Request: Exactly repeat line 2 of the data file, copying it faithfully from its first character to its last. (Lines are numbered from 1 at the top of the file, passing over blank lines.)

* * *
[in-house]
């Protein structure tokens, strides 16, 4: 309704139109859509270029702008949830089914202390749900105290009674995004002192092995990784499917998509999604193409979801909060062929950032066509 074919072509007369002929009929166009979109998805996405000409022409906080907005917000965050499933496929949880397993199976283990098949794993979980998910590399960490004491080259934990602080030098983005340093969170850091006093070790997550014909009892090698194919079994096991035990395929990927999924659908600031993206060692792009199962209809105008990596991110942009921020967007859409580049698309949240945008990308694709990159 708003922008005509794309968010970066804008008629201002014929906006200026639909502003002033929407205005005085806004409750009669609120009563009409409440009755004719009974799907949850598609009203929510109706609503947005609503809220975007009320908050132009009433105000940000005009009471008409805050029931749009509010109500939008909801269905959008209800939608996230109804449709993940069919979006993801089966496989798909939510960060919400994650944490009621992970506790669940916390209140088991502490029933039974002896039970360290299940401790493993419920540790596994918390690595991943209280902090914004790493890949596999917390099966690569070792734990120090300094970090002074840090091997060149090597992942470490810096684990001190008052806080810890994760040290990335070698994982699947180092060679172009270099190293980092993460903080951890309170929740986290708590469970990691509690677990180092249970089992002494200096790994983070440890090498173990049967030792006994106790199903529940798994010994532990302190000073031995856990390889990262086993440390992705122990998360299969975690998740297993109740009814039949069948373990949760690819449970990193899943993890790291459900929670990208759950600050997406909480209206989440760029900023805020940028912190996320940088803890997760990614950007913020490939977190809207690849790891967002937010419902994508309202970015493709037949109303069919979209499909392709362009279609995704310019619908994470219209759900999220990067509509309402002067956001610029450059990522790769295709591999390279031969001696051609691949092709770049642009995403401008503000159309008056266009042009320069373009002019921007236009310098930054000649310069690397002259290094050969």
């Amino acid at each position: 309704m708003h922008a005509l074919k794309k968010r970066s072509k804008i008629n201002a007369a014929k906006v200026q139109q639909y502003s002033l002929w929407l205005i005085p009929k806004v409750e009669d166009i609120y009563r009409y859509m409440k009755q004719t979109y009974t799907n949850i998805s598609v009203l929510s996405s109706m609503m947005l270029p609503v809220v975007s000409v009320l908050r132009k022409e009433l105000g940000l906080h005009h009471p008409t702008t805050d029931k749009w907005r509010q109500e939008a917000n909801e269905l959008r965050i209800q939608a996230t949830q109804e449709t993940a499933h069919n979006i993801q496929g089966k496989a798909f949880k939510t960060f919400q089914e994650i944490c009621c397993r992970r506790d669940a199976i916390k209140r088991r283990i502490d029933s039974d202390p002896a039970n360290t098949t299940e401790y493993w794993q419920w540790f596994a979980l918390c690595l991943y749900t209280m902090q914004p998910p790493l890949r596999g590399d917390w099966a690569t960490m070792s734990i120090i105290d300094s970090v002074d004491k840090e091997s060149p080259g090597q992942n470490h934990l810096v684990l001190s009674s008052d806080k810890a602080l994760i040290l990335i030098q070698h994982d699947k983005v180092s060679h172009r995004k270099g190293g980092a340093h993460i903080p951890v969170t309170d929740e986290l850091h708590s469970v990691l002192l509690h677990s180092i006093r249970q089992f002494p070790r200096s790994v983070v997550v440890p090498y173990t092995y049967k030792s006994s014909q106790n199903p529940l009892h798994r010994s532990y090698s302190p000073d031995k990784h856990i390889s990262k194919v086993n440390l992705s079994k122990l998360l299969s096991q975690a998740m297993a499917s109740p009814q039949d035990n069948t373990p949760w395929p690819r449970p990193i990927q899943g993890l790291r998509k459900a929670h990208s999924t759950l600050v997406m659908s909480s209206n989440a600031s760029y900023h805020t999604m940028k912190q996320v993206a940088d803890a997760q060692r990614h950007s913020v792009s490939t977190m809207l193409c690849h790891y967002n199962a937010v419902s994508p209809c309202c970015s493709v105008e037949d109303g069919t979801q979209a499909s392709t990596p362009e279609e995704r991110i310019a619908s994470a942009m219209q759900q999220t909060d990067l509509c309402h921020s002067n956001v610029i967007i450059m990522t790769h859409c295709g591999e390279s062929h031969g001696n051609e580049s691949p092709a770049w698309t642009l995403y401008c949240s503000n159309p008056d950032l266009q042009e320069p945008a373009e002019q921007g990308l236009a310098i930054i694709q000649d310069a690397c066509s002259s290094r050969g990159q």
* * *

């Protein structure tokens, strides 16, 4: 309704139109859509270029702008949830089914202390749900105290009674995004002192092995990784499917998509999604193409979801909060062929950032066509 074919072509007369002929009929166009979109998805996405000409022409906080907005917000965050499933496929949880397993199976283990098949794993979980998910590399960490004491080259934990602080030098983005340093969170850091006093070790997550014909009892090698194919079994096991035990395929990927999924659908600031993206060692792009199962209809105008990596991110942009921020967007859409580049698309949240945008990308694709990159 708003922008005509794309968010970066804008008629201002014929906006200026639909502003002033929407205005005085806004409750009669609120009563009409409440009755004719009974799907949850598609009203929510109706609503947005609503809220975007009320908050132009009433105000940000005009009471008409805050029931749009509010109500939008909801269905959008209800939608996230109804449709993940069919979006993801089966496989798909939510960060919400994650944490009621992970506790669940916390209140088991502490029933039974002896039970360290299940401790493993419920540790596994918390690595991943209280902090914004790493890949596999917390099966690569070792734990120090300094970090002074840090091997060149090597992942470490810096684990001190008052806080810890994760040290990335070698994982699947180092060679172009270099190293980092993460903080951890309170929740986290708590469970990691509690677990180092249970089992002494200096790994983070440890090498173990049967030792006994106790199903529940798994010994532990302190000073031995856990390889990262086993440390992705122990998360299969975690998740297993109740009814039949069948373990949760690819449970990193899943993890790291459900929670990208759950600050997406909480209206989440760029900023805020940028912190996320940088803890997760990614950007913020490939977190809207690849790891967002937010419902994508309202970015493709037949109303069919979209499909392709362009279609995704310019619908994470219209759900999220990067509509309402002067956001610029450059990522790769295709591999390279031969001696051609691949092709770049642009995403401008503000159309008056266009042009320069373009002019921007236009310098930054000649310069690397002259290094050969």